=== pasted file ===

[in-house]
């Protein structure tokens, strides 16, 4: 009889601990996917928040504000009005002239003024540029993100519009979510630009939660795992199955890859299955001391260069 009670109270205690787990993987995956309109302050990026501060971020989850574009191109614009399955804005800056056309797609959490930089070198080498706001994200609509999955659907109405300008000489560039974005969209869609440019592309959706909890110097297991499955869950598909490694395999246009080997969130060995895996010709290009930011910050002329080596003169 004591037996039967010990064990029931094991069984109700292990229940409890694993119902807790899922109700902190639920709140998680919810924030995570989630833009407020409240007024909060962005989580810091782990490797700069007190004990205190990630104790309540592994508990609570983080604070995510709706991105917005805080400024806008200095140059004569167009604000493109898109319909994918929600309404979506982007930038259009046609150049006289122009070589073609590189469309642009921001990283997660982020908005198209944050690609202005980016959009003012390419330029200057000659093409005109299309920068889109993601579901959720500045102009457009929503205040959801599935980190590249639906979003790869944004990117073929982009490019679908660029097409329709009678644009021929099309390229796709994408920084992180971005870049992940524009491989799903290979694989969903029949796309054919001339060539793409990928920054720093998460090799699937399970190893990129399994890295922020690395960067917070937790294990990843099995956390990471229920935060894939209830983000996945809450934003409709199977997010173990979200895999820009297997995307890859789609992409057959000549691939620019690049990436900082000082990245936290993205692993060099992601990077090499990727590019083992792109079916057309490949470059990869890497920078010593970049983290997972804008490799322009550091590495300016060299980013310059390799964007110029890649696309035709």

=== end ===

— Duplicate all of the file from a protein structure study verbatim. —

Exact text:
[in-house]
């Protein structure tokens, strides 16, 4: 009889601990996917928040504000009005002239003024540029993100519009979510630009939660795992199955890859299955001391260069 009670109270205690787990993987995956309109302050990026501060971020989850574009191109614009399955804005800056056309797609959490930089070198080498706001994200609509999955659907109405300008000489560039974005969209869609440019592309959706909890110097297991499955869950598909490694395999246009080997969130060995895996010709290009930011910050002329080596003169 004591037996039967010990064990029931094991069984109700292990229940409890694993119902807790899922109700902190639920709140998680919810924030995570989630833009407020409240007024909060962005989580810091782990490797700069007190004990205190990630104790309540592994508990609570983080604070995510709706991105917005805080400024806008200095140059004569167009604000493109898109319909994918929600309404979506982007930038259009046609150049006289122009070589073609590189469309642009921001990283997660982020908005198209944050690609202005980016959009003012390419330029200057000659093409005109299309920068889109993601579901959720500045102009457009929503205040959801599935980190590249639906979003790869944004990117073929982009490019679908660029097409329709009678644009021929099309390229796709994408920084992180971005870049992940524009491989799903290979694989969903029949796309054919001339060539793409990928920054720093998460090799699937399970190893990129399994890295922020690395960067917070937790294990990843099995956390990471229920935060894939209830983000996945809450934003409709199977997010173990979200895999820009297997995307890859789609992409057959000549691939620019690049990436900082000082990245936290993205692993060099992601990077090499990727590019083992792109079916057309490949470059990869890497920078010593970049983290997972804008490799322009550091590495300016060299980013310059390799964007110029890649696309035709």